Imagine completing high school and then being served one of life’s toughest blows: losing your vision. This was Henry Wanyoike’s reality in 1995 when he suffered a stroke that affected his optic nerve and left him blind—a devastating setback at just 21.
What followed was a period of pain and darkness, what Wanyoike called “a tough beginning,” until he joined a rehabilitation program that helped him adjust to life without his sight. Through that program he was able to interact with other blind people, which gave him hope that he too could live a full life, including getting back to his passion for running.
Today, Wanyoike is a Paralympic world medalist for the visually impaired. With the help of a guide, Henry has run numerous marathons around the world, earning medals and other accolades along the way. Among them, he was recognized as a UN Person of the Year and in 2005 was named Kenyan Sportsman of the Year when he broke two world records in the space of one week!
When Wanyoike is not busy breaking world records and winning marathons, he dedicates his time to championing children’s education in his village of Gitaru. Following his Paralympic wins in Athens and Sydney, Wanyoike used his prize money to set up a kindergarten—Teresia House of Hope—in his village to offer free education to kids in the area.
“We decided to focus on kindergarten education because most of the children in this slum area could not access the kindergarten education,” said Gideon Gachara, program coordinator at the Henry Wanyoike Foundation.
What differentiates Teresia House of Hope is its digital literacy program through which kids are taught to use tablets to complement their learning. In 2018, the Lenovo Foundation awarded Wanyoike’s foundation one its first-ever Love On mini-grants to support ongoing STEM education.
“The vision we have for this Lenovo grant is to see the lives of these children transformed, we want to see them being innovative through this digital platform,” said Wanyoike.
With the grant from the Lenovo Foundation, the Henry Wanyoike Foundation acquired tablets for their digital literacy program. Some of the funds also went towards training their teachers on the use of the tablets so that they could be better prepared to teach the kids. Additionally, some of the funds went towards extending the program to other members of the community by hosting them at the school during the holidays so that they too could benefit from the program.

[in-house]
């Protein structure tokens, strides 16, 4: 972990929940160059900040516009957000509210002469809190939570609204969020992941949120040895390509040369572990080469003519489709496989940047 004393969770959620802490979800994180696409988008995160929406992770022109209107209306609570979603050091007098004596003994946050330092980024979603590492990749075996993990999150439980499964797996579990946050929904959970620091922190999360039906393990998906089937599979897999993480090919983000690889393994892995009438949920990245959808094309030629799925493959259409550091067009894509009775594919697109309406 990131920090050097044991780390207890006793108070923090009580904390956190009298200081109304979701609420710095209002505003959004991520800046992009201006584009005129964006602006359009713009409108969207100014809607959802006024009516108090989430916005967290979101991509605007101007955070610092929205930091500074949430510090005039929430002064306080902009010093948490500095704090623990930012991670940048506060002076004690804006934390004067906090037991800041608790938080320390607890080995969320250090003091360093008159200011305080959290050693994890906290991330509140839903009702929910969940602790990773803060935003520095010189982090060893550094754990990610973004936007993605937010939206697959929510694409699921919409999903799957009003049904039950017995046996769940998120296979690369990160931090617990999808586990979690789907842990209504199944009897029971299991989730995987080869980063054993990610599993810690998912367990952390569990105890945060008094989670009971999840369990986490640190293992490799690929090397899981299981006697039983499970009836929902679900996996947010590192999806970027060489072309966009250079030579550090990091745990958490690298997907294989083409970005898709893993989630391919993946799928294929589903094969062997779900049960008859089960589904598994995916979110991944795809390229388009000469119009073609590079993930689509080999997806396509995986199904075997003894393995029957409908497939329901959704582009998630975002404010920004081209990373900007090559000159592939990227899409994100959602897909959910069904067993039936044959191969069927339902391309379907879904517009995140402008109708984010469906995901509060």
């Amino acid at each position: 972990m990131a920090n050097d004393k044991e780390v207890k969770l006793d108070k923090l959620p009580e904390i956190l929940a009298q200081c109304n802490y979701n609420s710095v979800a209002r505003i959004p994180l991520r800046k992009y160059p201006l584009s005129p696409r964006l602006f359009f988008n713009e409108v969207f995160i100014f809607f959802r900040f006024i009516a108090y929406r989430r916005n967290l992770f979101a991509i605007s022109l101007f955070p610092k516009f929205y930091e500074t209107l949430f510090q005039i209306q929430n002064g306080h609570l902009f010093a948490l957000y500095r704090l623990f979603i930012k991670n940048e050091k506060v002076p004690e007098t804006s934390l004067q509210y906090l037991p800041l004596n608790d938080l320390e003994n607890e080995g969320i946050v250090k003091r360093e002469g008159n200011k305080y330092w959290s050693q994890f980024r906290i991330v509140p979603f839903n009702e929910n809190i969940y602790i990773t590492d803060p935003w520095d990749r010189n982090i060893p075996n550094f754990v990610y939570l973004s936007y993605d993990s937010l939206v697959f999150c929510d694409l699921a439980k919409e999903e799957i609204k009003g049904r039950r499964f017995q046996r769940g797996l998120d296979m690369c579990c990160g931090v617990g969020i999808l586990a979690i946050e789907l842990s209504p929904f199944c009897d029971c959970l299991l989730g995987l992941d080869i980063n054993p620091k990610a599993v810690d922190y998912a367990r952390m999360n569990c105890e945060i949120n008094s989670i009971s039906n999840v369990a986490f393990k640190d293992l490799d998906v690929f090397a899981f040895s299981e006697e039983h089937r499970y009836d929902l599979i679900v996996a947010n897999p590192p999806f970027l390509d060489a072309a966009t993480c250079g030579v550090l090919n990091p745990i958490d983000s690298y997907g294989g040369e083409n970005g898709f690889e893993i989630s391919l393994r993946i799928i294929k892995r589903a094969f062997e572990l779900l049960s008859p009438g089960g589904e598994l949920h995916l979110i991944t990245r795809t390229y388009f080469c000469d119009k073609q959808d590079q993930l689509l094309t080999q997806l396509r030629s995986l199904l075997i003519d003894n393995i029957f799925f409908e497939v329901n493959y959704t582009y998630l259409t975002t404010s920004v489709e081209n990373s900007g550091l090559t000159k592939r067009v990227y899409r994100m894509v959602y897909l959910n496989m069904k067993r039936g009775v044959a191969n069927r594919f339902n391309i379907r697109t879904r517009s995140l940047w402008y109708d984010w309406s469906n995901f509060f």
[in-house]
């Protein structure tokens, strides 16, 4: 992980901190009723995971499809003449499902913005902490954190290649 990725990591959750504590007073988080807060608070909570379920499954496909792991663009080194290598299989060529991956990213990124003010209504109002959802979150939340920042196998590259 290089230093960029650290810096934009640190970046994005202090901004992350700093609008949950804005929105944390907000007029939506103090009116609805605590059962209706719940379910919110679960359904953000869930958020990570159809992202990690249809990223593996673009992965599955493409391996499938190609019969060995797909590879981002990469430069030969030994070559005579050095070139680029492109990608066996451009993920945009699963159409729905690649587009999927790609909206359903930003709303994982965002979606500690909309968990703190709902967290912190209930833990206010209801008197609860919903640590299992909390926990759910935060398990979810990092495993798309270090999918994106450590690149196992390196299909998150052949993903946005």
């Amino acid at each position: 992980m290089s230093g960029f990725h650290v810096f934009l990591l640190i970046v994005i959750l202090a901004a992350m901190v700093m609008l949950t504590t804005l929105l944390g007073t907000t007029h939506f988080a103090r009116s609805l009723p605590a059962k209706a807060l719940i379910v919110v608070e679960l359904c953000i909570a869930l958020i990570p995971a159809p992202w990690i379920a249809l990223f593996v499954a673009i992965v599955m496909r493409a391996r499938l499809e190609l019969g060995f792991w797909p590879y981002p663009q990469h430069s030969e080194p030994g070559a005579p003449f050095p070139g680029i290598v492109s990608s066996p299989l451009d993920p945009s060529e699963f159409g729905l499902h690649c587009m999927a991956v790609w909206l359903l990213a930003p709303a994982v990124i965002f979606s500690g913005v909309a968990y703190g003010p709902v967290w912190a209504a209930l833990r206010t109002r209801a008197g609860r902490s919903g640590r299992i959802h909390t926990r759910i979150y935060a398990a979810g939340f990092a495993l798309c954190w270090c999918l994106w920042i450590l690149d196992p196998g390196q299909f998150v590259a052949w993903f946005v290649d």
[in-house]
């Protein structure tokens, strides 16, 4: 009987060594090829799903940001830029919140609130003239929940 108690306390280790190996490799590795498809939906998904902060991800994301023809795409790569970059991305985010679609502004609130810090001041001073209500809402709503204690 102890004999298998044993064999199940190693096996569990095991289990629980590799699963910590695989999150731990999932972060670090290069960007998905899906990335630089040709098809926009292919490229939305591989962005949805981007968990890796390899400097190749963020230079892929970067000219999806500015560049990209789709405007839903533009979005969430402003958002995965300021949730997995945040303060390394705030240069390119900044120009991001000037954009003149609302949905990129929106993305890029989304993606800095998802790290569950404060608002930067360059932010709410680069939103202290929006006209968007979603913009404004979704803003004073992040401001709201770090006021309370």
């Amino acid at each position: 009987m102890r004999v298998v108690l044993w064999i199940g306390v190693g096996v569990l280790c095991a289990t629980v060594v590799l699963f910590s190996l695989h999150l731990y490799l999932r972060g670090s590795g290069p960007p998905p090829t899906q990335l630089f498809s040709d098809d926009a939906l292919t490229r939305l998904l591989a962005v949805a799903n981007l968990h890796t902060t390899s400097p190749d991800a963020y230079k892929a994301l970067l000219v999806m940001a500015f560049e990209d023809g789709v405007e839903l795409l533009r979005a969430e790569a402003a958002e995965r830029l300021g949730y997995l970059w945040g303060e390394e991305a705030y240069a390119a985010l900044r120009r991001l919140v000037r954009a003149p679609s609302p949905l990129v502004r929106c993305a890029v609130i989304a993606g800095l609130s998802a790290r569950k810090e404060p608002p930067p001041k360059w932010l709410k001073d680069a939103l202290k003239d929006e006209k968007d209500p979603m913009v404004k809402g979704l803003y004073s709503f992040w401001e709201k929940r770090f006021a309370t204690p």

The government of Kenya has also taken a keen interest in digital literacy. In 2013, President Uhuru Kenyatta launched the One Laptop per Child initiative to decrease Kenya’s digital divide by prioritizing technology education and giving each first grader a laptop.
This project was born from the realization that technology defines our world, and in order to keep up with the rest of the world, Kenyan students need to be equipped with competitive technology skills so that they can thrive in the smart 21st century workplace.
However, the program didn’t live up to its promise for various reasons. Key among them is a lack of proper infrastructure in some schools. Simply put, digital inclusion is hard to achieve when other basic needs are not being met. Students in parts of Kenya are studying under trees and others in mud-walled buildings.
Beyond that, the success of the government’s digital literacy program was limited by high costs of implementation countrywide and lack of proper computer literacy training for the teachers themselves.
This is why Wanyoike’s work is so important. His foundation reaches students who would otherwise fall through the cracks. Further, by starting them off in Kindergarten, they’re able to get a head start compared to other kids in their area.
Seeing the impact Wanyoike makes in his community inspired me personally when I had the privilege of meeting him at the end of 2019. I left humbled and inspired about the value and potential of technology to create opportunity. The experience was a great example of how sometimes all it takes to make a difference is a small group of passionate, dedicated individuals.
“The kids will be able to compete with the rest of the world and they’ll be saying that one day we were supported by the Lenovo Foundation, and they’ll be able to change the lives of other people when they grow up,” said Wanyoike.
The kids will be able to compete with the rest of the world and they’ll be saying that one day we were supported by the Lenovo Foundation, and they’ll be able to change the lives of other people when they grow up
For me, it was also a great reminder of how proud I am to be a part of a company whose philanthropic efforts are enabling difference makers like Wanyoike to make a real impact in their communities.